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I am running a very simple program, which is trying to list files in a folder on the same machine, which is specified using UNC format(as described in http://msdn.microsoft.com/en-us/library/windows/desktop/aa365247%28v=vs.85%29.aspx):


static string rootDir = @"\\?\d:\share\input";

static void Main(string[] args) { char[] invlidChars = Path.GetInvalidPathChars(); foreach (char invChar in invlidChars) { if (rootDir.Contains(invChar.ToString())) { Console.WriteLine("InvChar - {0}", invChar); } } string[] matchFiles = Directory.GetFiles(rootDir); }

However the Directory.GetFiles() does not work and throws an ArgumentException(which is thrown when - path is a zero-length string, contains only white space, or contains one or more invalid characters as defined by InvalidPathChars.). The Console.Writeline() does not print anything, which confirms that there are no invalid chars in the path. I get the same exception when I use "\\UNC\?\d:\share\input" or "\\UNC\?\machinename\share\input" or "\\?\machinename\share\input".

The "d:\share\input" is indeed a shared folder.

Does anybody know what could be wrong?

Thanks!

share|improve this question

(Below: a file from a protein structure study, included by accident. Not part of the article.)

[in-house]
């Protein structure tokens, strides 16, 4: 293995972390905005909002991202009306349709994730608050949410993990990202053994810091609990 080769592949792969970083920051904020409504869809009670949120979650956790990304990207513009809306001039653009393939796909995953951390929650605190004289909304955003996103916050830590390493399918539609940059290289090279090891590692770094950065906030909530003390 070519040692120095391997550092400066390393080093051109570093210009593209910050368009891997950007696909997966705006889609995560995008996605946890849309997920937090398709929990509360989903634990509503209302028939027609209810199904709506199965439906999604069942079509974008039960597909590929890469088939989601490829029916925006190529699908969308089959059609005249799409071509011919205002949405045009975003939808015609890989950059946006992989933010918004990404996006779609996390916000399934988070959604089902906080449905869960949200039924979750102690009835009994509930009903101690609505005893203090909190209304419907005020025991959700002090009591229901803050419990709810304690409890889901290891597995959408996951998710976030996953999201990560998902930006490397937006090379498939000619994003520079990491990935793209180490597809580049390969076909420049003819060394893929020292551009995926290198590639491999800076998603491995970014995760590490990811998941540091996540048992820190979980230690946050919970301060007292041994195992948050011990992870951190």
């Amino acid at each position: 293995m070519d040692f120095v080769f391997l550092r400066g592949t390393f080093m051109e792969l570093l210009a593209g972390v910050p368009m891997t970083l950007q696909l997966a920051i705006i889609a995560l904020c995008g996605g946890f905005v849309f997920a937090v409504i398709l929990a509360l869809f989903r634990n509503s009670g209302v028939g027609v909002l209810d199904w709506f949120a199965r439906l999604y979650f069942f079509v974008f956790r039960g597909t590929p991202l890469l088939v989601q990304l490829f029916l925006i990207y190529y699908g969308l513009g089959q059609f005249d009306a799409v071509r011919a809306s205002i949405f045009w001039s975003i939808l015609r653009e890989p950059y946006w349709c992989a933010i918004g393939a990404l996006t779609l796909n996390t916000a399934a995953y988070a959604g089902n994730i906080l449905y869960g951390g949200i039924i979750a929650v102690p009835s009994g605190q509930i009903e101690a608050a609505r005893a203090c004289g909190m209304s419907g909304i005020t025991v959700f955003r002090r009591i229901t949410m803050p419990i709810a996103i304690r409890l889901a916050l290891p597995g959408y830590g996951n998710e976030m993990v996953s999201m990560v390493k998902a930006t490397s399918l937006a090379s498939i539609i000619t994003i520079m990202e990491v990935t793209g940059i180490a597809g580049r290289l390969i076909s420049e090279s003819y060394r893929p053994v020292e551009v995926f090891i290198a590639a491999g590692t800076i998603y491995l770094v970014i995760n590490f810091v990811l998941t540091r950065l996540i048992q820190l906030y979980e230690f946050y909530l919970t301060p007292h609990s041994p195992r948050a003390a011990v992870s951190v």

I recommend this old but still relevant overview of long paths, the MAXPATH limitation, \\?\ prefix and other .NET issues: blogs.msdn.com/b/bclteam/archive/2007/02/13/… – Avner Shahar-Kashtan Jun 13 '12 at 6:49
    
Thanks for the link Avner S-K; This clarifies the behavior of .NET and Windows-API with long paths. – whywhywhy Jun 13 '12 at 12:53
up vote 3 down vote accepted

The problem is that \\?\ is a windows API convention that is not supported by .NET. If you read carefully in your link \\?\ does not denote a UNC path, but is a special convention for windows API:

For file I/O, the "\\?\" prefix to a path string tells the Windows APIs to disable all string parsing and to send the string that follows it straight to the file system.

A .NET compatible UNC format would be \\machinename\d$\share\input. See this answer for more info.

The reason it is not supported by .NET is most likely that the extended path convention is not available on all platforms and therefore cannot be guaranteed to work by the framework.

share|improve this answer
    
Thanks for the response Mike Z. As you point out indeed \\?\ is not part of UNC but windows specific. This answers the question! – whywhywhy Jun 13 '12 at 12:56

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